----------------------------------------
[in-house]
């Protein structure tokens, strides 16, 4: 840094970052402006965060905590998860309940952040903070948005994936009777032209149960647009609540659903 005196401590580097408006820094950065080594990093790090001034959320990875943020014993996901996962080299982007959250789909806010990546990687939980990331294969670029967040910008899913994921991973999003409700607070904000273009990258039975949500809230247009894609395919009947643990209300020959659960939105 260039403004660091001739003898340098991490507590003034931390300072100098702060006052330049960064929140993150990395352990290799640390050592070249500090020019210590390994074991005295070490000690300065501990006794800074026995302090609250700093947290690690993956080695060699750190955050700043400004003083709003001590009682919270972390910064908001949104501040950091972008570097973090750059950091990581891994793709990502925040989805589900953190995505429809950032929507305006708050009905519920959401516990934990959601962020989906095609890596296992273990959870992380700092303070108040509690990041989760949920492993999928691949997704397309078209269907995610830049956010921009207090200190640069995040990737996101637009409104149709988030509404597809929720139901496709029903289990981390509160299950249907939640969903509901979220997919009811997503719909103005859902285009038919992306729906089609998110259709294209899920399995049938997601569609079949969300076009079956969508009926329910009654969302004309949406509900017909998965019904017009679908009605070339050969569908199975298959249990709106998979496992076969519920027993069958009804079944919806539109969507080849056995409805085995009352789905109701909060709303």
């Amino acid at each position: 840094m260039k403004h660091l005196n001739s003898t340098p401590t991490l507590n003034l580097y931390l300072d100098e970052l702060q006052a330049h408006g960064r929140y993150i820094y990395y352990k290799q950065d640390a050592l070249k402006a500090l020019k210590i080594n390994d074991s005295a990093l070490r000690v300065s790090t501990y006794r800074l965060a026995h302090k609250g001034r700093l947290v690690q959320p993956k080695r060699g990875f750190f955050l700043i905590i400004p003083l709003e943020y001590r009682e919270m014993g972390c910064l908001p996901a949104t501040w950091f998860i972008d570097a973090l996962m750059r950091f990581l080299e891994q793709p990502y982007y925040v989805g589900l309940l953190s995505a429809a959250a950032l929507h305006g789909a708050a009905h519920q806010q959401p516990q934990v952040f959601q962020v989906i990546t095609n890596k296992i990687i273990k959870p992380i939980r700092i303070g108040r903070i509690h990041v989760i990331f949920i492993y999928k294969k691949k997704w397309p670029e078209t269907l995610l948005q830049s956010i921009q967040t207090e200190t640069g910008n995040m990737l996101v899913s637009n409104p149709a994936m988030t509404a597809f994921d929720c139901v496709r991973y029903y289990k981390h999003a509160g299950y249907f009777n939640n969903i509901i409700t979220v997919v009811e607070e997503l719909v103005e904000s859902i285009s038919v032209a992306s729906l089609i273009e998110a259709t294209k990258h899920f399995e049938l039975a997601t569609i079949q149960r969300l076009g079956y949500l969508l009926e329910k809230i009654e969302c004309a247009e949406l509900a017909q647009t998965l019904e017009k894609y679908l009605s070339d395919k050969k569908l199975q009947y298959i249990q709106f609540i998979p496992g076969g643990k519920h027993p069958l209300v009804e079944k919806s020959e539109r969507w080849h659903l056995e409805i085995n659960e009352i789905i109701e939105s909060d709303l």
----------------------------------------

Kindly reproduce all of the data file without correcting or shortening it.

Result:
[in-house]
């Protein structure tokens, strides 16, 4: 840094970052402006965060905590998860309940952040903070948005994936009777032209149960647009609540659903 005196401590580097408006820094950065080594990093790090001034959320990875943020014993996901996962080299982007959250789909806010990546990687939980990331294969670029967040910008899913994921991973999003409700607070904000273009990258039975949500809230247009894609395919009947643990209300020959659960939105 260039403004660091001739003898340098991490507590003034931390300072100098702060006052330049960064929140993150990395352990290799640390050592070249500090020019210590390994074991005295070490000690300065501990006794800074026995302090609250700093947290690690993956080695060699750190955050700043400004003083709003001590009682919270972390910064908001949104501040950091972008570097973090750059950091990581891994793709990502925040989805589900953190995505429809950032929507305006708050009905519920959401516990934990959601962020989906095609890596296992273990959870992380700092303070108040509690990041989760949920492993999928691949997704397309078209269907995610830049956010921009207090200190640069995040990737996101637009409104149709988030509404597809929720139901496709029903289990981390509160299950249907939640969903509901979220997919009811997503719909103005859902285009038919992306729906089609998110259709294209899920399995049938997601569609079949969300076009079956969508009926329910009654969302004309949406509900017909998965019904017009679908009605070339050969569908199975298959249990709106998979496992076969519920027993069958009804079944919806539109969507080849056995409805085995009352789905109701909060709303």
């Amino acid at each position: 840094m260039k403004h660091l005196n001739s003898t340098p401590t991490l507590n003034l580097y931390l300072d100098e970052l702060q006052a330049h408006g960064r929140y993150i820094y990395y352990k290799q950065d640390a050592l070249k402006a500090l020019k210590i080594n390994d074991s005295a990093l070490r000690v300065s790090t501990y006794r800074l965060a026995h302090k609250g001034r700093l947290v690690q959320p993956k080695r060699g990875f750190f955050l700043i905590i400004p003083l709003e943020y001590r009682e919270m014993g972390c910064l908001p996901a949104t501040w950091f998860i972008d570097a973090l996962m750059r950091f990581l080299e891994q793709p990502y982007y925040v989805g589900l309940l953190s995505a429809a959250a950032l929507h305006g789909a708050a009905h519920q806010q959401p516990q934990v952040f959601q962020v989906i990546t095609n890596k296992i990687i273990k959870p992380i939980r700092i303070g108040r903070i509690h990041v989760i990331f949920i492993y999928k294969k691949k997704w397309p670029e078209t269907l995610l948005q830049s956010i921009q967040t207090e200190t640069g910008n995040m990737l996101v899913s637009n409104p149709a994936m988030t509404a597809f994921d929720c139901v496709r991973y029903y289990k981390h999003a509160g299950y249907f009777n939640n969903i509901i409700t979220v997919v009811e607070e997503l719909v103005e904000s859902i285009s038919v032209a992306s729906l089609i273009e998110a259709t294209k990258h899920f399995e049938l039975a997601t569609i079949q149960r969300l076009g079956y949500l969508l009926e329910k809230i009654e969302c004309a247009e949406l509900a017909q647009t998965l019904e017009k894609y679908l009605s070339d395919k050969k569908l199975q009947y298959i249990q709106f609540i998979p496992g076969g643990k519920h027993p069958l209300v009804e079944k919806s020959e539109r969507w080849h659903l056995e409805i085995n659960e009352i789905i109701e939105s909060d709303l």